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Kenny Williams needs to shoot more

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Through both his own doing and offensive design, the sophomore hasn’t been the offensive option many thought he could be, and his time might be running out.

NCAA Basketball: Radford at North Carolina Evan Pike-USA TODAY Sports

Coming into the season, a lot of Tar Heel fans, myself included, thought Kenny Williams was going to have a breakout year, especially after news broke that Theo Pinson would miss the non-conference portion of the schedule and he would have a shot at starting and playing extended minutes. This hunch looked like it was going to be confirmed early in the season, starting with the exhibition game against Pembroke, where he scored 10 points in 16 minutes and went 4-6, including 2-4 from outside the arc. Against a quality opponent in Chattanooga in the second game of the season, he went 4-7 en route to 11 points. He seemed to be breaking out just as many had predicted he would, not just as a shooter, but as a complete player who could handle UNC’s tempo and finish in transition. He also showed himself to be a good, strong rebounder and a very good defender. It seemed like Carolina had a legitimate starter at shooting guard, even though their starter was out.

Since then, though, outside of his excellent game against relatively lowly Radford (career-high 19 points) and a decent performance against Tennessee that most of the team would rather forget (12 points), his offensive numbers have not quite been what we may have expected. Outside of those games, Williams has not scored in double figures. His shooting percentages are good, and he’s playing decent minutes, so what’s going on?

Don’t get me wrong: even at his current production, Williams is still a very solid player for the Heels. He is one of their best perimeter defenders (regardless of what Kentucky’s Malik Monk did on Saturday), he is shooting near 43% from three-point range and 50% from the field, and his numbers of 7.1 points and 3.6 rebounds per game are good role-player numbers for a wing player. His 0.7 Blocks per 40 minutes lead UNC backcourt players. He’s also sneakily been one of UNC’s best athletes, making a couple of jaw-drop-worthy blocks this year. I just think he could be doing more.

I don’t think there’s a single cause for Williams’ output not quite being on par with his promise; I think it’s the result of a couple of mindsets. The first is that of Williams himself. It looks like, in his commitment to making the team better, he’s totally bought in to being a facilitator in UNC’s offense. He always makes the extra pass, and keeps the ball in motion around the perimeter, trying to ensure that the offense is smooth and finds the best shot. Williams isn’t much of a playmaker, ranking last among UNC’s wing players in Assists per 40 minutes, so this trait of passing the ball around also gets the ball in the hands of the team’s best passers, which opens things up in the inside. It’s an admirable trait to have in a social media climate that encourages hero-ball, and I think that in the next three years, this mindset of his will do much more good for the Heels than harm. I think he’s overcompensating, though, and not realizing that sometimes, maybe even a lot of the time, his shot actually is the best shot. He has the 2nd-highest three-point percentage on the team, only being edged out by Joel Berry. With the ball in motion, he often finds himself with an open or lightly contested outside shot, but, because he’s hesitant to pull the trigger instead of continuing the offense, he passes the ball around the perimeter to a less proficient shooter, who misses a maybe slightly more open shot than he had. I think Williams is, in the moment, forgetting that the offense is just designed to get a good look, not to get someone else a good look. Sometimes, that look might be his. He’s sacrificing practical offense for theoretical offense. There is value in not hunting one’s shot, and it’s exciting to see a sophomore have that kind of headiness about him, but going forward, he has to take the ones that come naturally in order to maximize the offense.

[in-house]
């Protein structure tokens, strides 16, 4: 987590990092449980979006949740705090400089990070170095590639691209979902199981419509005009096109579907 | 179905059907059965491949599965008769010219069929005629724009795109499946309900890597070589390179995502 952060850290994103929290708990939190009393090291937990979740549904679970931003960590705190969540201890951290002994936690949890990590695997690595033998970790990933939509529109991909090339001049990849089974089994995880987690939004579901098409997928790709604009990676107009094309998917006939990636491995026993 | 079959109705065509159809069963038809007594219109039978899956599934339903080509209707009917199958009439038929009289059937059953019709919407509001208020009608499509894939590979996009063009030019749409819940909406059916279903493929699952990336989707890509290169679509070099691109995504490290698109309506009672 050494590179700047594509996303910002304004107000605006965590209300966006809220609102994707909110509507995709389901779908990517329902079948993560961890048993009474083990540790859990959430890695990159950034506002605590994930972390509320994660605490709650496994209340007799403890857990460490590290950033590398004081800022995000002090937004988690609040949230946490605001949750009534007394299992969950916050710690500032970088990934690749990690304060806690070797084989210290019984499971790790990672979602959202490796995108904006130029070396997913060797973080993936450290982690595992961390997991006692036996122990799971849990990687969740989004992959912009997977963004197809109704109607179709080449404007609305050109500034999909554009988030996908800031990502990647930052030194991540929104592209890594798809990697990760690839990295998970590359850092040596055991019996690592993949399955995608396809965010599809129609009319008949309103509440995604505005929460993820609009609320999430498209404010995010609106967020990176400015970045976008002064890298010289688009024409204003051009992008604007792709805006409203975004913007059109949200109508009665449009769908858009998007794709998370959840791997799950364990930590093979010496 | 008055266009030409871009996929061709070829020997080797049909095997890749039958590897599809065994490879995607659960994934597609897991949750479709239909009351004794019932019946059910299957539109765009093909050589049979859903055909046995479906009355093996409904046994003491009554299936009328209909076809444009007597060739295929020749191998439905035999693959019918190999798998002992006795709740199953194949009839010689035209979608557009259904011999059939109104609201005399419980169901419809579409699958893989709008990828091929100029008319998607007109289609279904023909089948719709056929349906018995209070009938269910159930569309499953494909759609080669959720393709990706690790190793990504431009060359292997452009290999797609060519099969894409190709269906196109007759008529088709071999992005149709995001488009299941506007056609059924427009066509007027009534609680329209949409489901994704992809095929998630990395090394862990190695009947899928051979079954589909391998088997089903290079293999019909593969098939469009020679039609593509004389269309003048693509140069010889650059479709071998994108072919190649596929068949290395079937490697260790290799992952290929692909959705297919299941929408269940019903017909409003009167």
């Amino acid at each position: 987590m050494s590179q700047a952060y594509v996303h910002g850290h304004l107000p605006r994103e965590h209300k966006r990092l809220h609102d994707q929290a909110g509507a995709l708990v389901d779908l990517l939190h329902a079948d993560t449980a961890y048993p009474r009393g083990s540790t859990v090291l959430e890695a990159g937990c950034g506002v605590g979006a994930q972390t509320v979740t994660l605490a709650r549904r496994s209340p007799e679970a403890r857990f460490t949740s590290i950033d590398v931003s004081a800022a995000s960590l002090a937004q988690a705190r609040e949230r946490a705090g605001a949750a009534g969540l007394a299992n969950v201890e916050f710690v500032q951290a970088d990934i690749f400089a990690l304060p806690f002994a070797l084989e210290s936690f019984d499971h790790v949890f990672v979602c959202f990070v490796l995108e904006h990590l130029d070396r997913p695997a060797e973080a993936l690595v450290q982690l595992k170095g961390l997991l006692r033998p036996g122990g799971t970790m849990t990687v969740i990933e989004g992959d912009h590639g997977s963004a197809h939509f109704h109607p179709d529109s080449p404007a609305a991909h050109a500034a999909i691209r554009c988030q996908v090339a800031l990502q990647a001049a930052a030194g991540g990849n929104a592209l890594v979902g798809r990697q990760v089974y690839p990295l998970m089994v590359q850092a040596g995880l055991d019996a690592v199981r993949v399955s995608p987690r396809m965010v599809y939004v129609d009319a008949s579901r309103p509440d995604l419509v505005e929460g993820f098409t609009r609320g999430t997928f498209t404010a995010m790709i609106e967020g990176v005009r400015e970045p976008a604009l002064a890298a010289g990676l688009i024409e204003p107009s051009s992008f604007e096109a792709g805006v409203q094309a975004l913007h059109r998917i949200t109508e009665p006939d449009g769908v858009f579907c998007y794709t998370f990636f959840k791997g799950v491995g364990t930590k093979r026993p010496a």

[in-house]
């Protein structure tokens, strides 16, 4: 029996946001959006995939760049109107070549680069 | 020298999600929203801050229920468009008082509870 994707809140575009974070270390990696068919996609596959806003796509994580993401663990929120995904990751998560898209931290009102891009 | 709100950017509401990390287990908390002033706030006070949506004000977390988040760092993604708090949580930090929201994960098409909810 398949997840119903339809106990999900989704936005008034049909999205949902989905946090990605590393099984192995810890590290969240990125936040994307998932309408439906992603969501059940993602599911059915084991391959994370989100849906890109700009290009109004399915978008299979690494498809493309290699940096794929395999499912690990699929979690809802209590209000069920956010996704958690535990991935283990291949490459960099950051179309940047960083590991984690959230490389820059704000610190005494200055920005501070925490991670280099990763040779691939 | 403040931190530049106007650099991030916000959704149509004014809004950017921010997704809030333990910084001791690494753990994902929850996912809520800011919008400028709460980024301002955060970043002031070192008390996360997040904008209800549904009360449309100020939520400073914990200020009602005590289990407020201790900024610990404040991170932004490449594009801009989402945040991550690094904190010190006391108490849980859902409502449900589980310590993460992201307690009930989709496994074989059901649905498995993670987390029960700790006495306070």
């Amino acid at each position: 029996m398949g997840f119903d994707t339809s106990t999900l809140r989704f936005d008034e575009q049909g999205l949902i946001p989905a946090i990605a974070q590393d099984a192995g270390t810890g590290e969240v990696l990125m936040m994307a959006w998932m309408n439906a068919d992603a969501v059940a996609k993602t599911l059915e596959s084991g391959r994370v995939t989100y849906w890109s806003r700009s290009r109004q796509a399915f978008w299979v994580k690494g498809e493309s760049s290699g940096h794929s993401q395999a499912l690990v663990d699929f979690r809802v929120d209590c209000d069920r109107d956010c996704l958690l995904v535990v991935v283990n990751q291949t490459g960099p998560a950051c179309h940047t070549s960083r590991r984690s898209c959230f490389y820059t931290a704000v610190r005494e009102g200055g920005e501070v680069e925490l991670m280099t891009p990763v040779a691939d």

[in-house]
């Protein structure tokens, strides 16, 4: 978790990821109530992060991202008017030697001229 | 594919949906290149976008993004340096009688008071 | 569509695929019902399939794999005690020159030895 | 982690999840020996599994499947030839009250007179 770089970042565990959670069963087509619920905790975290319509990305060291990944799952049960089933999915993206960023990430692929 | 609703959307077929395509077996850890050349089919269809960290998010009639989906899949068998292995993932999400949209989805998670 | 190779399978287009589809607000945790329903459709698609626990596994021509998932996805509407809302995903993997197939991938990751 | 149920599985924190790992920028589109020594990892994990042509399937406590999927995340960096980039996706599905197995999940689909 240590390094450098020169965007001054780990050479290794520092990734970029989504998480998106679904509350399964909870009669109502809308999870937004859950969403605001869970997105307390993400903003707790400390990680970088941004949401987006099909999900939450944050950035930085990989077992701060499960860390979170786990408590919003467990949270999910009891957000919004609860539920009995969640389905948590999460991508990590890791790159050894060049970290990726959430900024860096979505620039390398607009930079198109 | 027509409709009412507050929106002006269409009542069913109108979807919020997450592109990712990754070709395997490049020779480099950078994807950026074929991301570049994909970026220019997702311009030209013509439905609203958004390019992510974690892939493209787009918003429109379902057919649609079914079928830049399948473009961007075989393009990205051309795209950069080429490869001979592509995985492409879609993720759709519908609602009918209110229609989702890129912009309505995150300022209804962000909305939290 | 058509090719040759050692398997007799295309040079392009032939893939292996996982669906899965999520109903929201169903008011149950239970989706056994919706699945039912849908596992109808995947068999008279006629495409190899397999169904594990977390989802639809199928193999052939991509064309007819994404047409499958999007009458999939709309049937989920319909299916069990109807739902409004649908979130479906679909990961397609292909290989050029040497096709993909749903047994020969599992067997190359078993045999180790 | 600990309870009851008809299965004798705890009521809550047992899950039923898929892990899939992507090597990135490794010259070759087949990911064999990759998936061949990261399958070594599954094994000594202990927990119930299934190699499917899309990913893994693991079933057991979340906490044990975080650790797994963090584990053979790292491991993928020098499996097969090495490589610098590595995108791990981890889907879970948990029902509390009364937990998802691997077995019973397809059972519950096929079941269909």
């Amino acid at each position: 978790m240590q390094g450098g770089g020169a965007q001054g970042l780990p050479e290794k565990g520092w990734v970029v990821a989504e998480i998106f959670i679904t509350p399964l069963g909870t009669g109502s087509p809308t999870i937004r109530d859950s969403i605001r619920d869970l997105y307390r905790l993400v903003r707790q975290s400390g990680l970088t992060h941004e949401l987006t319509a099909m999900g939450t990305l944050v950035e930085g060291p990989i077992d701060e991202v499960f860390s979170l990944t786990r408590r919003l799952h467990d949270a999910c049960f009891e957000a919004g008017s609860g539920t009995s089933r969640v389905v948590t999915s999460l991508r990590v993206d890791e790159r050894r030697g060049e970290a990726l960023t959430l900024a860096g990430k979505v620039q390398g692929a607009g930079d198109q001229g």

The second mindset that I think is limiting Williams’ output is that of the coaching staff. I’m not here to criticize Roy Williams or his coaching staff, they’re one of the best units in the country, and their record, both overall and this season, speaks for itself. Besides, it’s still December, and we all know how much changes during conference play. But it does seem to me like Williams is being treated like UNC’s fifth option regardless of who’s on the floor. Since the Chattanooga game, he’s taken more than five shots just three times: the two aforementioned double-figure games and the glorified exhibition against D-II Chaminade. Against Kentucky, he played more minutes than he ever had before in a Carolina jersey, and his only shot attempt for the first 39:59 was a putback. The last-second three-point attempt that fell short did seem to have been designed for him, as the other three guys on the floor didn’t do much on the inbounds play, but one planned shot attempt in 34 minutes, in a game that had 81 possessions, is really, really low. It doesn’t really seem like he’s being treated as a legitimate starter so much as a stopgap for an injured player.

It seems like not being that involved in the offense has shaken Williams’ confidence. His free throw percentage has been poor for a shooter, only 67%. I think it also might be contributing to his hesitance to shoot when he does have a shot, or it could be coincidence. Either way, with Pinson probably due to return for ACC play, Williams’ window to take advantage of increased minutes is closing, with only two games left before ACC play. Hopefully, he can, and once conference play starts, he can really give UNC a scoring spark off the bench with the confidence he finds.